Rethinking the public meeting in Cambridge

Utile’s work with the Cambridge Community Development Department and Interboro Partners was recently mentioned in Rachel Kaufman’s article for Next City:

“Home to MIT, Harvard and Junior Mints, the city of 100,000 is spending the next year listening to citizens and community groups and aiming to hear from members of every community. City staffers are preparing to take meetings out of City Hall and into the streets. Their strategy — one that might even convince citizens that planning is fun — is ambitious and experimental, but so far, Cambridge thinks it’s getting it right.”

Read the article here.

cambridge residentsAbove: Cambridge residents draw their routes to work and mark what they like and would like to improve on engagement stations designed by Interboro Partners.

Taking action in Upham’s Corner


Utile has been working closely with Noah Hicks (back row, left), Historic Boston, Inc., and The American City Coalition to realize the revitalization of a long abandoned historic structure in Upham’s Corner.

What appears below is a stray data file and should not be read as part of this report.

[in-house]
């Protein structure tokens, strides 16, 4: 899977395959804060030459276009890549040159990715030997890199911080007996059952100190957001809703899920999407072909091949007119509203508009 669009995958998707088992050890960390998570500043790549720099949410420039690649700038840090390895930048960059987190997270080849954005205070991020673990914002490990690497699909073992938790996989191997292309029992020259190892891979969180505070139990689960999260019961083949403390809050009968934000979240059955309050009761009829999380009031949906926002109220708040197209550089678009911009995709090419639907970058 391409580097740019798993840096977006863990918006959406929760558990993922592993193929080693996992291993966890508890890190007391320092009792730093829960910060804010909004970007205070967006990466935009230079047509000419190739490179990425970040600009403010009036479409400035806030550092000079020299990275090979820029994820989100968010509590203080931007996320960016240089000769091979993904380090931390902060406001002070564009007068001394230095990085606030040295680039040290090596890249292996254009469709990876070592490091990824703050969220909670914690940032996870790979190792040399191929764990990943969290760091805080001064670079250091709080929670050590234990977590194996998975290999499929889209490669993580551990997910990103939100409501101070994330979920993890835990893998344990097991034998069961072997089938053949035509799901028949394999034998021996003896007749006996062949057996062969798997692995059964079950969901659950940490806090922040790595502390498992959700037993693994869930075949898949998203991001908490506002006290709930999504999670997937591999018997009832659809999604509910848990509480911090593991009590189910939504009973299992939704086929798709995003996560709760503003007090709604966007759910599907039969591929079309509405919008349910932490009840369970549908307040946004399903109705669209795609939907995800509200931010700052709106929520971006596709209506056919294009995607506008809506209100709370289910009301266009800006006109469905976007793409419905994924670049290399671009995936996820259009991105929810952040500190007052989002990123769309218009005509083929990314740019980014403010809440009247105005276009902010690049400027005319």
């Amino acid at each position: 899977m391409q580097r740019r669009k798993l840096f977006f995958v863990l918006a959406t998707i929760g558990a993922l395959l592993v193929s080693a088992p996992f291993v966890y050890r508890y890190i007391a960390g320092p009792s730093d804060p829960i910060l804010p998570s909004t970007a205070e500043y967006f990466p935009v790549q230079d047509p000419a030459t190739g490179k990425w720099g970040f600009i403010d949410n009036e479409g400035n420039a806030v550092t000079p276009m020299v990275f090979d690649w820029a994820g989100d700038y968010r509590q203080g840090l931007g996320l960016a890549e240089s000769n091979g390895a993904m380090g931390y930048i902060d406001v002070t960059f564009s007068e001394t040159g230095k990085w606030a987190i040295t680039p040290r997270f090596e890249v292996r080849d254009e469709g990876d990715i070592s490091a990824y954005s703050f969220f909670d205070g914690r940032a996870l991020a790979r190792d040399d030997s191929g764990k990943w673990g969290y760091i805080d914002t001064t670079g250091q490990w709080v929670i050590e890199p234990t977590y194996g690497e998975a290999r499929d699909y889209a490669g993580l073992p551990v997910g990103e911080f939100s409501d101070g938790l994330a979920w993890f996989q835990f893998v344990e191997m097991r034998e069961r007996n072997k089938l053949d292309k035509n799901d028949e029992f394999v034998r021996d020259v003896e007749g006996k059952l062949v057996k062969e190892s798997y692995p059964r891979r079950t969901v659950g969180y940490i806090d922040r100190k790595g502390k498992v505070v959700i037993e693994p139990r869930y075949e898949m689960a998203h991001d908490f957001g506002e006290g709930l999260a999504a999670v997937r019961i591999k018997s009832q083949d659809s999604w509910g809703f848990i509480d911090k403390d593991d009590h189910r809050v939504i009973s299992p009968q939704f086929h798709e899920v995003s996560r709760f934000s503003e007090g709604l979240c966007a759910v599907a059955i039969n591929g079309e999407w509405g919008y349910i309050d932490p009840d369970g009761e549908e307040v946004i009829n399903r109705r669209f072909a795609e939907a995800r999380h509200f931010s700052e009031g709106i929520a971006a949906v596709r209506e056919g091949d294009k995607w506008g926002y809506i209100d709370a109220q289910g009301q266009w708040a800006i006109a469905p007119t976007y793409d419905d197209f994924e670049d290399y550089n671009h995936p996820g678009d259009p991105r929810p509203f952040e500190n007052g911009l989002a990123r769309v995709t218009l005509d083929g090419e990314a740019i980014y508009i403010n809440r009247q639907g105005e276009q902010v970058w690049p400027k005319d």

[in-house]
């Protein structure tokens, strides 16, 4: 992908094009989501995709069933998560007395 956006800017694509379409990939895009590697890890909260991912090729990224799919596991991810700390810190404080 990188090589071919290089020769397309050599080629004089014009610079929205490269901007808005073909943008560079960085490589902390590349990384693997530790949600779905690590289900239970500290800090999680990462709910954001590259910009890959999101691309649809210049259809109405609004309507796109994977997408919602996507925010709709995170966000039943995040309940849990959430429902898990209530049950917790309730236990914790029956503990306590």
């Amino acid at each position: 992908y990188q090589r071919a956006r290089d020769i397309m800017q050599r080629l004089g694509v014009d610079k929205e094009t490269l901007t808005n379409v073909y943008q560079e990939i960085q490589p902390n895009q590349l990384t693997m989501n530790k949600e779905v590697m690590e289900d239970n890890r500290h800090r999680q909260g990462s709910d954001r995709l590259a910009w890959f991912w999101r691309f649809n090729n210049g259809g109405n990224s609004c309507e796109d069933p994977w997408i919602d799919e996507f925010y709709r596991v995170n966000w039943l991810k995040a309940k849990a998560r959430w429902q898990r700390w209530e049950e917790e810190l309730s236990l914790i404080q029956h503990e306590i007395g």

Noah is the founder of the Bowdoin Bike School, a local community cycling organization. A lifelong Bostonian and Bowdoin-Geneva resident, Noah grew his early hobby of tinkering with bikes into a career as a bicycle mechanic and advocate for bicycle safety and equity. While the Bowdoin Bike School provides low­-cost repair services and free instruction, Noah’s new project, Sip & Spoke Bike Kitchen, will be a mission-driven retail business, integrating a full service bike shop and cafe with a strong focus on local, community-based goods and services.